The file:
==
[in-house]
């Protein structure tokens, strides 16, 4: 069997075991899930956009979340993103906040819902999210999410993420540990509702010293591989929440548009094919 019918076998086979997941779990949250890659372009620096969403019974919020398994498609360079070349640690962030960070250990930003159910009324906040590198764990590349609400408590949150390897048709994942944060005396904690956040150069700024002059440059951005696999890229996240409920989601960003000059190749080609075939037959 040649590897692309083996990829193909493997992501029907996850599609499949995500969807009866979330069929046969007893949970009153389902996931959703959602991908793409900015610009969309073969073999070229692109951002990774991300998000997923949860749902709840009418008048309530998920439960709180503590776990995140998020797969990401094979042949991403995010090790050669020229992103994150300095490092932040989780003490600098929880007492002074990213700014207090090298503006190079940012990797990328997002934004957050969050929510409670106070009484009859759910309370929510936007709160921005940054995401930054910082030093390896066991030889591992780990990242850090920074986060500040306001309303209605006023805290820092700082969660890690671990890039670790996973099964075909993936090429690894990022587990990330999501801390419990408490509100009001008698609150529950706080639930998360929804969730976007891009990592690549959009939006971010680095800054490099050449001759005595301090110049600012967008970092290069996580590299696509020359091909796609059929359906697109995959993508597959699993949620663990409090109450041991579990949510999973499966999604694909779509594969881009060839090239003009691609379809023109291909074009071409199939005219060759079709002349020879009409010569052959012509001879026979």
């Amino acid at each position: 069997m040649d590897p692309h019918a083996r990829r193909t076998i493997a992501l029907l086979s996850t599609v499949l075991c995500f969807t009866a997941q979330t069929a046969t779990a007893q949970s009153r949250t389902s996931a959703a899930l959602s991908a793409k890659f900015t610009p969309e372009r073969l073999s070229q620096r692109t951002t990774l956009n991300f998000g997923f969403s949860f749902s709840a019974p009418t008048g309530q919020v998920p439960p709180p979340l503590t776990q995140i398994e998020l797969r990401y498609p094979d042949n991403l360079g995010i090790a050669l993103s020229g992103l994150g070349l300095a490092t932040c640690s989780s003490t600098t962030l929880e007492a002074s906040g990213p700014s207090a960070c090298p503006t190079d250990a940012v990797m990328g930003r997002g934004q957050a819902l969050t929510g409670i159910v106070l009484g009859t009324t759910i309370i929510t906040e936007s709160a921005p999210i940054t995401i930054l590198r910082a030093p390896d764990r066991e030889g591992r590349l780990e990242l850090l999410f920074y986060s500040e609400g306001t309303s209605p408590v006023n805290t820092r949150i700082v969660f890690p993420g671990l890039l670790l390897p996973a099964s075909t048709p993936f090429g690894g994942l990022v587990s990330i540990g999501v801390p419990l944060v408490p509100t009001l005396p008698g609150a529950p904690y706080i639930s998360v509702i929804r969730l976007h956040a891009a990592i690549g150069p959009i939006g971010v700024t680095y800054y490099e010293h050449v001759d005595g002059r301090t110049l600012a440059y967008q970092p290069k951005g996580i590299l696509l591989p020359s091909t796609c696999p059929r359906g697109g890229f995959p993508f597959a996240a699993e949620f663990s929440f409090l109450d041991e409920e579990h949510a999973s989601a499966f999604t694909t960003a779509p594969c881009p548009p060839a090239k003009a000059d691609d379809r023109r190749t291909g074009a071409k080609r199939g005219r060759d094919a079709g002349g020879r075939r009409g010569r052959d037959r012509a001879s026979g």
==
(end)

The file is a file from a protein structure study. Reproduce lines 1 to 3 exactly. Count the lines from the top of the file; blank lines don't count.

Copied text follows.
[in-house]
């Protein structure tokens, strides 16, 4: 069997075991899930956009979340993103906040819902999210999410993420540990509702010293591989929440548009094919 019918076998086979997941779990949250890659372009620096969403019974919020398994498609360079070349640690962030960070250990930003159910009324906040590198764990590349609400408590949150390897048709994942944060005396904690956040150069700024002059440059951005696999890229996240409920989601960003000059190749080609075939037959 040649590897692309083996990829193909493997992501029907996850599609499949995500969807009866979330069929046969007893949970009153389902996931959703959602991908793409900015610009969309073969073999070229692109951002990774991300998000997923949860749902709840009418008048309530998920439960709180503590776990995140998020797969990401094979042949991403995010090790050669020229992103994150300095490092932040989780003490600098929880007492002074990213700014207090090298503006190079940012990797990328997002934004957050969050929510409670106070009484009859759910309370929510936007709160921005940054995401930054910082030093390896066991030889591992780990990242850090920074986060500040306001309303209605006023805290820092700082969660890690671990890039670790996973099964075909993936090429690894990022587990990330999501801390419990408490509100009001008698609150529950706080639930998360929804969730976007891009990592690549959009939006971010680095800054490099050449001759005595301090110049600012967008970092290069996580590299696509020359091909796609059929359906697109995959993508597959699993949620663990409090109450041991579990949510999973499966999604694909779509594969881009060839090239003009691609379809023109291909074009071409199939005219060759079709002349020879009409010569052959012509001879026979």
């Amino acid at each position: 069997m040649d590897p692309h019918a083996r990829r193909t076998i493997a992501l029907l086979s996850t599609v499949l075991c995500f969807t009866a997941q979330t069929a046969t779990a007893q949970s009153r949250t389902s996931a959703a899930l959602s991908a793409k890659f900015t610009p969309e372009r073969l073999s070229q620096r692109t951002t990774l956009n991300f998000g997923f969403s949860f749902s709840a019974p009418t008048g309530q919020v998920p439960p709180p979340l503590t776990q995140i398994e998020l797969r990401y498609p094979d042949n991403l360079g995010i090790a050669l993103s020229g992103l994150g070349l300095a490092t932040c640690s989780s003490t600098t962030l929880e007492a002074s906040g990213p700014s207090a960070c090298p503006t190079d250990a940012v990797m990328g930003r997002g934004q957050a819902l969050t929510g409670i159910v106070l009484g009859t009324t759910i309370i929510t906040e936007s709160a921005p999210i940054t995401i930054l590198r910082a030093p390896d764990r066991e030889g591992r590349l780990e990242l850090l999410f920074y986060s500040e609400g306001t309303s209605p408590v006023n805290t820092r949150i700082v969660f890690p993420g671990l890039l670790l390897p996973a099964s075909t048709p993936f090429g690894g994942l990022v587990s990330i540990g999501v801390p419990l944060v408490p509100t009001l005396p008698g609150a529950p904690y706080i639930s998360v509702i929804r969730l976007h956040a891009a990592i690549g150069p959009i939006g971010v700024t680095y800054y490099e010293h050449v001759d005595g002059r301090t110049l600012a440059y967008q970092p290069k951005g996580i590299l696509l591989p020359s091909t796609c696999p059929r359906g697109g890229f995959p993508f597959a996240a699993e949620f663990s929440f409090l109450d041991e409920e579990h949510a999973s989601a499966f999604t694909t960003a779509p594969c881009p548009p060839a090239k003009a000059d691609d379809r023109r190749t291909g074009a071409k080609r199939g005219r060759d094919a079709g002349g020879r075939r009409g010569r052959d037959r012509a001879s026979g």